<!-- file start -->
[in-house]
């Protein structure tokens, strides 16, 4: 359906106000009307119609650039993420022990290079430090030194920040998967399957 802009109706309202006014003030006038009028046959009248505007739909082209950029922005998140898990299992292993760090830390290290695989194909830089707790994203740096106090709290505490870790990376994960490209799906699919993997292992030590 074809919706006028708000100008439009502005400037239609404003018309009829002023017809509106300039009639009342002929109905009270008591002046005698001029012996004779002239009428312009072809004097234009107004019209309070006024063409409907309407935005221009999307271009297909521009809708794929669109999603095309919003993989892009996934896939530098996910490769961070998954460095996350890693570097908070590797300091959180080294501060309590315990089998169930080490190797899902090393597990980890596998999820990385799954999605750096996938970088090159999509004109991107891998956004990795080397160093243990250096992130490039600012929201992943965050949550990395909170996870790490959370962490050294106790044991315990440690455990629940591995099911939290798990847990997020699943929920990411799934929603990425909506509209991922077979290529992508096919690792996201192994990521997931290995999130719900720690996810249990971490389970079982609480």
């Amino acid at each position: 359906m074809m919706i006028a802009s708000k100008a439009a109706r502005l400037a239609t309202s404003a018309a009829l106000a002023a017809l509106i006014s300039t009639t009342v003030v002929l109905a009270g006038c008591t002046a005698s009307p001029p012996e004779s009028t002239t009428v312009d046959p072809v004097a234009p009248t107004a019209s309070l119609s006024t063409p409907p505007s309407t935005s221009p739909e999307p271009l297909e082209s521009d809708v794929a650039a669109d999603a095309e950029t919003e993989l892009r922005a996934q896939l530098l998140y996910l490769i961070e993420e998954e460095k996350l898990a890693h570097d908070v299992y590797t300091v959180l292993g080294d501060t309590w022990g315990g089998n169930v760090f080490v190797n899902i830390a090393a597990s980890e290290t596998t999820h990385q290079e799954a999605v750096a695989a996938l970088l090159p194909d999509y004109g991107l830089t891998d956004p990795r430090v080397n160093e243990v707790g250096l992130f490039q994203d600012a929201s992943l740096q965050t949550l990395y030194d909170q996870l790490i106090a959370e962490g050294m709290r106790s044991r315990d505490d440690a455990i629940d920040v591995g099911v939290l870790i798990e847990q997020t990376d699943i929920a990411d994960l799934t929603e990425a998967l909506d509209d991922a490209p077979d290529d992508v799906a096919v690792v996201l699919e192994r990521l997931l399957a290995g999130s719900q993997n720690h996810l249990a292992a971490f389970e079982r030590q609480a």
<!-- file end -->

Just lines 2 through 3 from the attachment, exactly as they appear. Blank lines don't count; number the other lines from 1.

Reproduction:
């Protein structure tokens, strides 16, 4: 359906106000009307119609650039993420022990290079430090030194920040998967399957 802009109706309202006014003030006038009028046959009248505007739909082209950029922005998140898990299992292993760090830390290290695989194909830089707790994203740096106090709290505490870790990376994960490209799906699919993997292992030590 074809919706006028708000100008439009502005400037239609404003018309009829002023017809509106300039009639009342002929109905009270008591002046005698001029012996004779002239009428312009072809004097234009107004019209309070006024063409409907309407935005221009999307271009297909521009809708794929669109999603095309919003993989892009996934896939530098996910490769961070998954460095996350890693570097908070590797300091959180080294501060309590315990089998169930080490190797899902090393597990980890596998999820990385799954999605750096996938970088090159999509004109991107891998956004990795080397160093243990250096992130490039600012929201992943965050949550990395909170996870790490959370962490050294106790044991315990440690455990629940591995099911939290798990847990997020699943929920990411799934929603990425909506509209991922077979290529992508096919690792996201192994990521997931290995999130719900720690996810249990971490389970079982609480």
């Amino acid at each position: 359906m074809m919706i006028a802009s708000k100008a439009a109706r502005l400037a239609t309202s404003a018309a009829l106000a002023a017809l509106i006014s300039t009639t009342v003030v002929l109905a009270g006038c008591t002046a005698s009307p001029p012996e004779s009028t002239t009428v312009d046959p072809v004097a234009p009248t107004a019209s309070l119609s006024t063409p409907p505007s309407t935005s221009p739909e999307p271009l297909e082209s521009d809708v794929a650039a669109d999603a095309e950029t919003e993989l892009r922005a996934q896939l530098l998140y996910l490769i961070e993420e998954e460095k996350l898990a890693h570097d908070v299992y590797t300091v959180l292993g080294d501060t309590w022990g315990g089998n169930v760090f080490v190797n899902i830390a090393a597990s980890e290290t596998t999820h990385q290079e799954a999605v750096a695989a996938l970088l090159p194909d999509y004109g991107l830089t891998d956004p990795r430090v080397n160093e243990v707790g250096l992130f490039q994203d600012a929201s992943l740096q965050t949550l990395y030194d909170q996870l790490i106090a959370e962490g050294m709290r106790s044991r315990d505490d440690a455990i629940d920040v591995g099911v939290l870790i798990e847990q997020t990376d699943i929920a990411d994960l799934t929603e990425a998967l909506d509209d991922a490209p077979d290529d992508v799906a096919v690792v996201l699919e192994r990521l997931l399957a290995g999130s719900q993997n720690h996810l249990a292992a971490f389970e079982r030590q609480a």